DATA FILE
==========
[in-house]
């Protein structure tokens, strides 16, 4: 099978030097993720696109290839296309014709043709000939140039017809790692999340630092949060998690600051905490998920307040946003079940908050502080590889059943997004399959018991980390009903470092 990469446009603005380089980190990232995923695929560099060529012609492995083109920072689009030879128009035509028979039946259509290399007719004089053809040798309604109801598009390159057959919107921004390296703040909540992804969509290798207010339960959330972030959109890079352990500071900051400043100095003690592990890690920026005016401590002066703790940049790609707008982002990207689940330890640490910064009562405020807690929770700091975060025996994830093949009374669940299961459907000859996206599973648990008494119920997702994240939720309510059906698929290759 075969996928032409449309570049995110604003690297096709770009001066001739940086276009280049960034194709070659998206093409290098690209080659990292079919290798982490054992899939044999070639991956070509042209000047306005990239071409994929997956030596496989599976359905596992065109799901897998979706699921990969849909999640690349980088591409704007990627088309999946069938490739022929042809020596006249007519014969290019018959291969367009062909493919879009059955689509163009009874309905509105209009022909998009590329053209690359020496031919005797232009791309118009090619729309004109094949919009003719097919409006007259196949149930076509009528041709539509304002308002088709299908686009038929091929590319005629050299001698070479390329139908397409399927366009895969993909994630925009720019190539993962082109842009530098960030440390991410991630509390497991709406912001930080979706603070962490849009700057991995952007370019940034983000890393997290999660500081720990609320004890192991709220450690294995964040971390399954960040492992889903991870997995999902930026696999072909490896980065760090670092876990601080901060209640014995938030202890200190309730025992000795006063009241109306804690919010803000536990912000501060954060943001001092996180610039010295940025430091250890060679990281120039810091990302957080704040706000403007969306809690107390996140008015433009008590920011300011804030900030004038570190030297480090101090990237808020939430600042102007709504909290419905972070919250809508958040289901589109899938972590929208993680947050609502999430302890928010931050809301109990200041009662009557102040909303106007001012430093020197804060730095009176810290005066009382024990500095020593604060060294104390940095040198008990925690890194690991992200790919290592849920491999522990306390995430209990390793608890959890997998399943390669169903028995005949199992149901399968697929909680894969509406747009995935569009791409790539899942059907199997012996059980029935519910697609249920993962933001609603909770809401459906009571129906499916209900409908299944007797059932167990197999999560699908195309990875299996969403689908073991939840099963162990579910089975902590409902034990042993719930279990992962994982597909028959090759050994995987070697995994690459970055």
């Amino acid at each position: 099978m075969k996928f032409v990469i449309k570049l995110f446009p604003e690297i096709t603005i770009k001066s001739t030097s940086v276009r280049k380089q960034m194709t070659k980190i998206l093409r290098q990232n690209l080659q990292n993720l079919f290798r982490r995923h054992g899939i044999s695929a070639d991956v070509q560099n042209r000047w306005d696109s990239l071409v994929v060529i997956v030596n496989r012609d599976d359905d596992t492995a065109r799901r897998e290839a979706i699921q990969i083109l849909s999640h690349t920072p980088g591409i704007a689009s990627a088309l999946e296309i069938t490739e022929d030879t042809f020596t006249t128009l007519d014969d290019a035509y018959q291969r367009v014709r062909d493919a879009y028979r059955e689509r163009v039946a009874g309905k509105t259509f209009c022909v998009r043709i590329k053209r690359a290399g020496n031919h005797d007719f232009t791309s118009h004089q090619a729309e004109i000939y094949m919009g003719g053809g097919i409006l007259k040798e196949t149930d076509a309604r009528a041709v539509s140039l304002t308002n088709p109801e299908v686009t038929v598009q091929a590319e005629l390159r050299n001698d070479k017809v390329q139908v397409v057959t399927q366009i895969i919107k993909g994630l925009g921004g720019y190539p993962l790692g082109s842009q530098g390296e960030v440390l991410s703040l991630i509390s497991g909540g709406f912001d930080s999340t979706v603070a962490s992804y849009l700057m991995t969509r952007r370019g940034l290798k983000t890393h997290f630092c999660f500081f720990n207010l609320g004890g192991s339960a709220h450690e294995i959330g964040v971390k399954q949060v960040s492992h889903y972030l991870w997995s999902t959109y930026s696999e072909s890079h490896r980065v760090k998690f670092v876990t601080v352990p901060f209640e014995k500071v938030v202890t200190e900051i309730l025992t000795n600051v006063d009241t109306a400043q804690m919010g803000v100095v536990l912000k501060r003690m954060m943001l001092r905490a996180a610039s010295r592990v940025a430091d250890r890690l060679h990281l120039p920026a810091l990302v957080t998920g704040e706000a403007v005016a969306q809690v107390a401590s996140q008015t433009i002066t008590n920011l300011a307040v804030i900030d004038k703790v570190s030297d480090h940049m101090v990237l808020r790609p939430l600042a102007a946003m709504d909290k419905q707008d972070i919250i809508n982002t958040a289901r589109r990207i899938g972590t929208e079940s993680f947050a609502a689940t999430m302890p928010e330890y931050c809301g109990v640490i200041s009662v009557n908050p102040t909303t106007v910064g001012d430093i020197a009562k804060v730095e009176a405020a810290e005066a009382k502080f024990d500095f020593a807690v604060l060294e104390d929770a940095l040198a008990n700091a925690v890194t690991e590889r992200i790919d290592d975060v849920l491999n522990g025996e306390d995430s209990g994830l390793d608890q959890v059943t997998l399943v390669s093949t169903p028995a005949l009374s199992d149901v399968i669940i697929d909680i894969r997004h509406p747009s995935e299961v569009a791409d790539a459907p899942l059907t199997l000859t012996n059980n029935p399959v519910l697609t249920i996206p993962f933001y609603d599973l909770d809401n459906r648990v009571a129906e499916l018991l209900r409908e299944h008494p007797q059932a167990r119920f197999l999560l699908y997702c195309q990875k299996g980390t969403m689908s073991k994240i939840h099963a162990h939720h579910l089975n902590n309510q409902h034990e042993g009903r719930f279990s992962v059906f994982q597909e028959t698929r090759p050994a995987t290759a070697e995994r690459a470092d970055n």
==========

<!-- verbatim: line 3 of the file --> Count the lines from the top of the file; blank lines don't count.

């Amino acid at each position: 099978m075969k996928f032409v990469i449309k570049l995110f446009p604003e690297i096709t603005i770009k001066s001739t030097s940086v276009r280049k380089q960034m194709t070659k980190i998206l093409r290098q990232n690209l080659q990292n993720l079919f290798r982490r995923h054992g899939i044999s695929a070639d991956v070509q560099n042209r000047w306005d696109s990239l071409v994929v060529i997956v030596n496989r012609d599976d359905d596992t492995a065109r799901r897998e290839a979706i699921q990969i083109l849909s999640h690349t920072p980088g591409i704007a689009s990627a088309l999946e296309i069938t490739e022929d030879t042809f020596t006249t128009l007519d014969d290019a035509y018959q291969r367009v014709r062909d493919a879009y028979r059955e689509r163009v039946a009874g309905k509105t259509f209009c022909v998009r043709i590329k053209r690359a290399g020496n031919h005797d007719f232009t791309s118009h004089q090619a729309e004109i000939y094949m919009g003719g053809g097919i409006l007259k040798e196949t149930d076509a309604r009528a041709v539509s140039l304002t308002n088709p109801e299908v686009t038929v598009q091929a590319e005629l390159r050299n001698d070479k017809v390329q139908v397409v057959t399927q366009i895969i919107k993909g994630l925009g921004g720019y190539p993962l790692g082109s842009q530098g390296e960030v440390l991410s703040l991630i509390s497991g909540g709406f912001d930080s999340t979706v603070a962490s992804y849009l700057m991995t969509r952007r370019g940034l290798k983000t890393h997290f630092c999660f500081f720990n207010l609320g004890g192991s339960a709220h450690e294995i959330g964040v971390k399954q949060v960040s492992h889903y972030l991870w997995s999902t959109y930026s696999e072909s890079h490896r980065v760090k998690f670092v876990t601080v352990p901060f209640e014995k500071v938030v202890t200190e900051i309730l025992t000795n600051v006063d009241t109306a400043q804690m919010g803000v100095v536990l912000k501060r003690m954060m943001l001092r905490a996180a610039s010295r592990v940025a430091d250890r890690l060679h990281l120039p920026a810091l990302v957080t998920g704040e706000a403007v005016a969306q809690v107390a401590s996140q008015t433009i002066t008590n920011l300011a307040v804030i900030d004038k703790v570190s030297d480090h940049m101090v990237l808020r790609p939430l600042a102007a946003m709504d909290k419905q707008d972070i919250i809508n982002t958040a289901r589109r990207i899938g972590t929208e079940s993680f947050a609502a689940t999430m302890p928010e330890y931050c809301g109990v640490i200041s009662v009557n908050p102040t909303t106007v910064g001012d430093i020197a009562k804060v730095e009176a405020a810290e005066a009382k502080f024990d500095f020593a807690v604060l060294e104390d929770a940095l040198a008990n700091a925690v890194t690991e590889r992200i790919d290592d975060v849920l491999n522990g025996e306390d995430s209990g994830l390793d608890q959890v059943t997998l399943v390669s093949t169903p028995a005949l009374s199992d149901v399968i669940i697929d909680i894969r997004h509406p747009s995935e299961v569009a791409d790539a459907p899942l059907t199997l000859t012996n059980n029935p399959v519910l697609t249920i996206p993962f933001y609603d599973l909770d809401n459906r648990v009571a129906e499916l018991l209900r409908e299944h008494p007797q059932a167990r119920f197999l999560l699908y997702c195309q990875k299996g980390t969403m689908s073991k994240i939840h099963a162990h939720h579910l089975n902590n309510q409902h034990e042993g009903r719930f279990s992962v059906f994982q597909e028959t698929r090759p050994a995987t290759a070697e995994r690459a470092d970055n």